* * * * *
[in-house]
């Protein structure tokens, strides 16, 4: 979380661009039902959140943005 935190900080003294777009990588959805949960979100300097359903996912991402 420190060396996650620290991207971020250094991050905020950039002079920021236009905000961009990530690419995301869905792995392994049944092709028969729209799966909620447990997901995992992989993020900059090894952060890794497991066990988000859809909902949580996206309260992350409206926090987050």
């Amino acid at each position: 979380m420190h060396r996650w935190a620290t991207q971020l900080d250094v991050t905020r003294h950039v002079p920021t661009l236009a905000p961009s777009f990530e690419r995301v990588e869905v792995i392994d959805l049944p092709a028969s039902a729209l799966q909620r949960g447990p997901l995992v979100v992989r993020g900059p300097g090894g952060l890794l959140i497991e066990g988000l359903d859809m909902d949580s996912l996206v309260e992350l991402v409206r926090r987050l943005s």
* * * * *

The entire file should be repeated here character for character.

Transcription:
[in-house]
């Protein structure tokens, strides 16, 4: 979380661009039902959140943005 935190900080003294777009990588959805949960979100300097359903996912991402 420190060396996650620290991207971020250094991050905020950039002079920021236009905000961009990530690419995301869905792995392994049944092709028969729209799966909620447990997901995992992989993020900059090894952060890794497991066990988000859809909902949580996206309260992350409206926090987050």
């Amino acid at each position: 979380m420190h060396r996650w935190a620290t991207q971020l900080d250094v991050t905020r003294h950039v002079p920021t661009l236009a905000p961009s777009f990530e690419r995301v990588e869905v792995i392994d959805l049944p092709a028969s039902a729209l799966q909620r949960g447990p997901l995992v979100v992989r993020g900059p300097g090894g952060l890794l959140i497991e066990g988000l359903d859809m909902d949580s996912l996206v309260e992350l991402v409206r926090r987050l943005s």